It’s pretty awesome that someone’s managed to port Descent, one of my personal top five games, to the Unreal Engine for release later this year. I’ve always been curious to know how the seemingly advanced game AIs worked, and whether they they truly learned from the player. The AI would have to learn from scratch during each gaming session, or the parameters would form part of the level access codes (the first Descent for PSX didn’t save to memory card).
Fortunately Parallax Software open sourced Descent sometime before 1999, and it’s possible to examine the internals of how the game worked.
The AI source is huge, at about 4,700 lines of C++, including comments. Obviously a lot of code to sift through, but we can still get a conceptual view of how it works.
There are four source files that are central to the game’s AI, all of them calling functions from various other files handling the physics, objects and game environment:
* aistruct.h: Sets up constants and variables for the AI. There are a load of buffers here for defining behaviour.
* aipath.c: Controls the movement of the AIs, and the distance they should travel between objects in the environment.
* ai.h: Seems to define other variables external to the robot behaviour. More to do with interaction with the game environment.
* ai.c: The main AI source file.
The AI in Descent is quite sophisticated, but still quite rule-based. Examples of this can be found within ai.c:
The CURRENT_STATE and GOAL_STATE parameters are also fixed, it turns out, and the AIs perform a transition between the two (AIS) when a given trigger event happens:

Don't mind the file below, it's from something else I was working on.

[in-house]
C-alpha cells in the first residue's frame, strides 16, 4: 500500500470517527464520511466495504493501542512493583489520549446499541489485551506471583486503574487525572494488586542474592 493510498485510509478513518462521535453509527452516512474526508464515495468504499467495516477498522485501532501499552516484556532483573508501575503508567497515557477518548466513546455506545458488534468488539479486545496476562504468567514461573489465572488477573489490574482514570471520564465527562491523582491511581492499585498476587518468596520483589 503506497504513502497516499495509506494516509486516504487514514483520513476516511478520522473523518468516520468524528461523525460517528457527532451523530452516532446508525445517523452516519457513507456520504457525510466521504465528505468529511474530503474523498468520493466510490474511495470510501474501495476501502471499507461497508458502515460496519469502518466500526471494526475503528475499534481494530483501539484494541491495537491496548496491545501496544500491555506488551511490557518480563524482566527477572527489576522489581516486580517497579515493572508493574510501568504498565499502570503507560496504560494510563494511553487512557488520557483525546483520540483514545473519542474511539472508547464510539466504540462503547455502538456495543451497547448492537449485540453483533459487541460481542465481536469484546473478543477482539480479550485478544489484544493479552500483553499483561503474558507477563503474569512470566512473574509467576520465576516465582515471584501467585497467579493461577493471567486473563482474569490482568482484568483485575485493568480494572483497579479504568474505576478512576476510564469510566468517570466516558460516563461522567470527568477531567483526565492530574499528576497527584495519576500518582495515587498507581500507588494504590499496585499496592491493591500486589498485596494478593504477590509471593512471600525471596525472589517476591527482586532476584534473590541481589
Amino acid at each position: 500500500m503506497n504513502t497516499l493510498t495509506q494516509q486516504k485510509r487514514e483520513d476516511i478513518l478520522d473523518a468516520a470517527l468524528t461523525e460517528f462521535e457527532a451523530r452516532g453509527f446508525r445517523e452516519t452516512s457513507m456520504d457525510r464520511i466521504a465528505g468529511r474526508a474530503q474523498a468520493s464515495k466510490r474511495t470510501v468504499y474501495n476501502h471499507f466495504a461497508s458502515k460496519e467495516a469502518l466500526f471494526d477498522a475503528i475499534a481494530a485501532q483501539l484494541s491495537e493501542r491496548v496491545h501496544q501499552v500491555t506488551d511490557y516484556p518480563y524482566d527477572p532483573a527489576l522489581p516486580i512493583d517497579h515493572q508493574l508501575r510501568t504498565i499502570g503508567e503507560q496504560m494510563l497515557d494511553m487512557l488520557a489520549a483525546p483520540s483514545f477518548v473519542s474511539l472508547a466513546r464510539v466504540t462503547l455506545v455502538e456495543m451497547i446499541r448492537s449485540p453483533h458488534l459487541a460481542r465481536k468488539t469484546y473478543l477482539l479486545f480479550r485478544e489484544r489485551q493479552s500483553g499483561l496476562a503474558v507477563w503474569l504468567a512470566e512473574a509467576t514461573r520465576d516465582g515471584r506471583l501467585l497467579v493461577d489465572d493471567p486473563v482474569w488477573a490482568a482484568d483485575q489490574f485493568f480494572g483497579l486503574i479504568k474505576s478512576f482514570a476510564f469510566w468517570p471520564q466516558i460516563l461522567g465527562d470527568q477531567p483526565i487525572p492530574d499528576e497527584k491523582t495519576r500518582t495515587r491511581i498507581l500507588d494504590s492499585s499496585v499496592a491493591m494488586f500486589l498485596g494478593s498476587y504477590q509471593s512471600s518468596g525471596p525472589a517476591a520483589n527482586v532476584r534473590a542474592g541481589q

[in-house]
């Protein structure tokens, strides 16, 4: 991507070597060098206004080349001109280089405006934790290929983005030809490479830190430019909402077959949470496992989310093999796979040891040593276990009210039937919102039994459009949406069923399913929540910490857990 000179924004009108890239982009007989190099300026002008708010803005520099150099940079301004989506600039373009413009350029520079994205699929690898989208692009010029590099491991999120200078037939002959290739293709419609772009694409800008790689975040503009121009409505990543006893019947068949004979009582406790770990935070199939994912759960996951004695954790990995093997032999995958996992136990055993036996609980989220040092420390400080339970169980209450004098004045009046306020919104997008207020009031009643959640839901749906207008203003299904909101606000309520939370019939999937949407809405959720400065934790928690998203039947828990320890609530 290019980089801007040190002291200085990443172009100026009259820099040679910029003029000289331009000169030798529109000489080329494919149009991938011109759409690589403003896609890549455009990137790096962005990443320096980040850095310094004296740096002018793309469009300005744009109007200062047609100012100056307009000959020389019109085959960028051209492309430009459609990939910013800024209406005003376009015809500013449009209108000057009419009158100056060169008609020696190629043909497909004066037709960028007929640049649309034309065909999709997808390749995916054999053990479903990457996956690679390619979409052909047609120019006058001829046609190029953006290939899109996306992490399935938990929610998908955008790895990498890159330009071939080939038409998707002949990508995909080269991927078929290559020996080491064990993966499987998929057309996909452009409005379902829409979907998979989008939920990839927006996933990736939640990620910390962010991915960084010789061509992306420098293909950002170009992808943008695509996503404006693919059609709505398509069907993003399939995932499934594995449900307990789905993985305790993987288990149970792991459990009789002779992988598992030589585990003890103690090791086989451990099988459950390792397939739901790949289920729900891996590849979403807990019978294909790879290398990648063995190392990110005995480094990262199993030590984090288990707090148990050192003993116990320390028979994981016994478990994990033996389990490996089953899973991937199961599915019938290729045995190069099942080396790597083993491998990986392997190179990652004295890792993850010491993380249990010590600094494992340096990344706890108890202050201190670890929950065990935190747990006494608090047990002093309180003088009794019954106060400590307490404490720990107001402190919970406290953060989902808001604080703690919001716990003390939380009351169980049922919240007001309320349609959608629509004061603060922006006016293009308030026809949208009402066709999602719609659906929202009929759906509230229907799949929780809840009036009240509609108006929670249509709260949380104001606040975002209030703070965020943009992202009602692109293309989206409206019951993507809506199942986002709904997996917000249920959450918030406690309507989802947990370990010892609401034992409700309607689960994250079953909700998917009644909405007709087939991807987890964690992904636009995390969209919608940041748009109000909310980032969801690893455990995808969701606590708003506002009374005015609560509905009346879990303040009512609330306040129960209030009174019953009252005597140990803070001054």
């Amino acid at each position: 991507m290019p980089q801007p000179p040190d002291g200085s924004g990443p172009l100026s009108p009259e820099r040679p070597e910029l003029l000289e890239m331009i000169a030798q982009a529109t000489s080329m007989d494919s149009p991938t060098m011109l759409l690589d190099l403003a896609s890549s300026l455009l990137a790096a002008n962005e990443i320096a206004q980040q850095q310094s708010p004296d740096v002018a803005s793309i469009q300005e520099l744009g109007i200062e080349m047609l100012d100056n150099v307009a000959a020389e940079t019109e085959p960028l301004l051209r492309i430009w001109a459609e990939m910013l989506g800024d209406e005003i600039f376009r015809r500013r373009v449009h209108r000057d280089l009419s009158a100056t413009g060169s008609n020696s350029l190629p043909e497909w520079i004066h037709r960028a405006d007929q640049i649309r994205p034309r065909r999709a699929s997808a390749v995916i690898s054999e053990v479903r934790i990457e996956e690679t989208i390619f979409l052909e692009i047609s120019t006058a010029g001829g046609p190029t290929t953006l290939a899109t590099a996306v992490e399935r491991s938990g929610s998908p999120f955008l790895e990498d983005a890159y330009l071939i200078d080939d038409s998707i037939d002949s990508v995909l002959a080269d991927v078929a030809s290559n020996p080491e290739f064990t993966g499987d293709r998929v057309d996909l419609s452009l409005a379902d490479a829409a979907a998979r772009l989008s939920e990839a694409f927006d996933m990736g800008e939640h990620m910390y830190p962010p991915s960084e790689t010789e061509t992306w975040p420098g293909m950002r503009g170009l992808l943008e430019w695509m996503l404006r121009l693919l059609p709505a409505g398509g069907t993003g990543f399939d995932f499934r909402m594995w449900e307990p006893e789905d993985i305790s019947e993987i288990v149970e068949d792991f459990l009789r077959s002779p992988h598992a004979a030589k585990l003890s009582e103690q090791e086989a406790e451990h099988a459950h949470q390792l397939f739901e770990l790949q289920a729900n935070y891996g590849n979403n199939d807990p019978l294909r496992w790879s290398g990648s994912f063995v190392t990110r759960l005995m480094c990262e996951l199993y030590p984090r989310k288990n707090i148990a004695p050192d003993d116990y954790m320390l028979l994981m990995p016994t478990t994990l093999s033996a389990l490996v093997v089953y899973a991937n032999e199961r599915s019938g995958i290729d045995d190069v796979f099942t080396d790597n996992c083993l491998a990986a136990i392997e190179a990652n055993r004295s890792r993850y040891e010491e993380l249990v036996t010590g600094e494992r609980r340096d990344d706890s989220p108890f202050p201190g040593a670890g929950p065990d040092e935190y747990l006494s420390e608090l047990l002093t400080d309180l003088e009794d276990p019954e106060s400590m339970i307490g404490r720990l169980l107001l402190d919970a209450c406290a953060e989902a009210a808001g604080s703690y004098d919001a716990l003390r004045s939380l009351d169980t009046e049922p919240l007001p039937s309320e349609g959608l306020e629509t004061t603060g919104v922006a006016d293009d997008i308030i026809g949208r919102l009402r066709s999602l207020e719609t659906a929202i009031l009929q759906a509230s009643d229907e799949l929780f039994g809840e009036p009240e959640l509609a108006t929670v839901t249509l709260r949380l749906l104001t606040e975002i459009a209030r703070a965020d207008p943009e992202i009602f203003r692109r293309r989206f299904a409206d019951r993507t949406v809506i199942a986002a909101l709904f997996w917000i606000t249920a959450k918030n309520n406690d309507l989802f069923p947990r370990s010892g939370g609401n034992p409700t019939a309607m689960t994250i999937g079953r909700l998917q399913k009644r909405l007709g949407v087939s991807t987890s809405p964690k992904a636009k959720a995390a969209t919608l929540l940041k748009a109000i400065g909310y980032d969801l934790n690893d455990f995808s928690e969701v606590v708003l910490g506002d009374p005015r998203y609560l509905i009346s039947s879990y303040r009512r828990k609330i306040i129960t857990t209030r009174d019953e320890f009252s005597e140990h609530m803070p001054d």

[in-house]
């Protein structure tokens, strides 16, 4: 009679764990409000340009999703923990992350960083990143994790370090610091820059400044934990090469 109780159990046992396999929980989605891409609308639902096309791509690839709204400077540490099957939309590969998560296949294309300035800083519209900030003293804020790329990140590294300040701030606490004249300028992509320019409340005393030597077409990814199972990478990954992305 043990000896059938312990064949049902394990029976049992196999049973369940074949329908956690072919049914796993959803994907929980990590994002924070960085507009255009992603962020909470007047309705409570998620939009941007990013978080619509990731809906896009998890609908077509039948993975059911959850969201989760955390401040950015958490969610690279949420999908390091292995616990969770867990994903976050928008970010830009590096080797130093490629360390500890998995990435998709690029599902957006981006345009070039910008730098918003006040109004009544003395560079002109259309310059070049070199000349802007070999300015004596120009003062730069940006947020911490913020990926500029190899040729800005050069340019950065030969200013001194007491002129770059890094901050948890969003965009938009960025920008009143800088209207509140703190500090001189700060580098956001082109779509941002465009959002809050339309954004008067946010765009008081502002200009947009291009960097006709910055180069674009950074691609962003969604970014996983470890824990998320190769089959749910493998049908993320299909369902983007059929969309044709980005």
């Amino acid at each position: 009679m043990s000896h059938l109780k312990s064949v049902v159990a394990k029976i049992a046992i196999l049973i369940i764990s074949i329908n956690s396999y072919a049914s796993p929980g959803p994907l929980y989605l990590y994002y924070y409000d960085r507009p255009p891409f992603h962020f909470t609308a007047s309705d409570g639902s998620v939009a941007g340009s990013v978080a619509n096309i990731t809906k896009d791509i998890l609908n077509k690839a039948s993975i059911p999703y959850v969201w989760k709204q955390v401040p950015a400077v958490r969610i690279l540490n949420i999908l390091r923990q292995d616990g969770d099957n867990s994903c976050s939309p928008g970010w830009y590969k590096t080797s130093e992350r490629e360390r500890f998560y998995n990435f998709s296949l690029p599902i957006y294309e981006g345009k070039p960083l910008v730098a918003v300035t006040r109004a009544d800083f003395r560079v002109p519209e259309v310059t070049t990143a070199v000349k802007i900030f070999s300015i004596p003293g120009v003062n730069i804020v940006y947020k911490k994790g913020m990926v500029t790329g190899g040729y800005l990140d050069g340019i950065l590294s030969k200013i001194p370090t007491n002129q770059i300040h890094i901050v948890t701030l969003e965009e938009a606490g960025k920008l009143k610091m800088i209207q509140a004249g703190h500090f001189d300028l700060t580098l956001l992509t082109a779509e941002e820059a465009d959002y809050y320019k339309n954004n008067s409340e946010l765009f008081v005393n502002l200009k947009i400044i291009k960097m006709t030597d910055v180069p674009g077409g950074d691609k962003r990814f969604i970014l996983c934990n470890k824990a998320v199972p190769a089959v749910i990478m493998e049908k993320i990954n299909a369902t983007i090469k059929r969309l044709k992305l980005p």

1. Receive trigger event
2. Read current state on trigger event
3. Perform sequence of actions to reach goal state
The trigger AI Events (AIE) could be any of the following:
• AIE_FIRE: Local object (i.e. player or AI) fired.
• AIE_HITT: Nearby object was hit.
• AIE_COLL: Player object collided with the AI.
• AIE_HURT: Some other physical interaction with the AI.
For each possible event, an AI in its current state will be resting, firing, recoiling, aiming or searching for the player.
A transition table for a given event will define the sequence of actions the AI will follow from the initial state, which is predefined. The current state is buffered and recalled later in various functions that govern the AI behaviour. For example:
if (aip->GOAL_STATE != AIS_FLIN)
aip->GOAL_STATE = AIS_LOCK;
else if (aip->CURRENT_STATE == AIS_FLIN)
aip->GOAL_STATE = AIS_LOCK;
if ((aip->behavior != AIB_FOLLOW_PATH) && (aip->behavior != AIB_RUN_FROM))
do_firing_stuff(obj, player_visibility, &vec_to_player);
One of the things I often did when playing Descent was play around with the AI itself, testing it. One thing I noticed was the AI would sometimes follow the player until both objects exceeded a given distance from each other. This is because there is also code that defines a robot’s field of view, along with the maximum distance it should follow the player and whether there’s another object between the two points.
So there it is. While Descent’s AIs appear quite impressive, it’s actually an extremely well-designed rule-based system, and its behaviour seems to be adjusted by a set of variables the player sets as the game progresses.